Secret Garbage Privatization Deal Poised to Hurt the Environment

For Immediate Release
April 19, 2011

Toronto: A proposal to develop and sign – behind closed doors – a deal to privatize garbage pick up for over 165,000 households is bad for the environment, says a local environmental group.

“Councillors are being asked to override their own rules that require Council approval for big contracts and instead let a small group of unelected staff write and sign a huge contract to privatize garbage collection,” said Franz Hartmann, the Executive Director of the Toronto Environmental Alliance. “That means no one will know until after the ink is dry how the new contract affects green bin and recycling pick up.”

“The job of a private waste company is to make a profit, not ensure the city’s waste diversion goals are met,” said Hartmann.  “We need strong language in any contract to make sure waste diversion isn’t compromised in the drive for profit. Unfortunately, the public and Councillors will have no idea whether this language will be in the contract.”

Hartmann noted there are many examples of past contracts with private waste companies that include financial penalties to municipalities when they introduce new waste diversion programs.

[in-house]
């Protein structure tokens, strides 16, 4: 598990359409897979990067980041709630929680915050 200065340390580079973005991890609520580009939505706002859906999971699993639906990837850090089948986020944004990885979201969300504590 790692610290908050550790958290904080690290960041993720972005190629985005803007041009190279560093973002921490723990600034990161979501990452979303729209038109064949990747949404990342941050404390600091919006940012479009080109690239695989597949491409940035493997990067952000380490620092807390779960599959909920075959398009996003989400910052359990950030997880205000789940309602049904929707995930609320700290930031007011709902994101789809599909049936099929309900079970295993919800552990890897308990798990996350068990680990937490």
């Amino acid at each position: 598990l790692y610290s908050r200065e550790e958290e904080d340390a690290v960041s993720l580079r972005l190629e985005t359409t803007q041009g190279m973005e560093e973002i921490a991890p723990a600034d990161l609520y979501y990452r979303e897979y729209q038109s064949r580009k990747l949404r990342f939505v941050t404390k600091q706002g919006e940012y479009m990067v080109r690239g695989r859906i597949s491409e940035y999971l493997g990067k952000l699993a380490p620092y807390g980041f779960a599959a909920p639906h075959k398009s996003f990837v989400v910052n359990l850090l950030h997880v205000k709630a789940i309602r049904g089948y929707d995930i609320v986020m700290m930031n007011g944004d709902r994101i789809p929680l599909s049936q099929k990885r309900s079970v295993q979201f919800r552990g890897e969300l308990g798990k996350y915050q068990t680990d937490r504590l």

Yesterday, Councillor Minnan-Wong, the Chair of the Public Works and Infrastructure Committee, released a report with recommendations to bypass Council oversight in writing and signing contracts that would privatize waste collection, including for over 165,000 households.  The contracts will be worth about $250 million.

“I find it extremely suspicious that Councillors are being left out of drafting the contract and reviewing it before it’s signed,” said Hartmann. “Usually when people want to do things behind closed doors, it’s because they don’t want the public to see what they are doing.”

Hartmann also noted that Councillors do not have enough information in front of them to determine whether privatization is good or bad. “No definitive studies have been done on whether privatization affects waste diversion. And there is no proof that privatization saves taxpayers money,” said Hartmann.

“Councillors are being asked to sign off on a secret process before they’ve even had an opportunity to discuss whether privatization in Toronto makes financial and environmental sense,” said Hartmann. “We hope Councillors will reject this secret process and replace it with one that allows for real public discussion about this important issue.”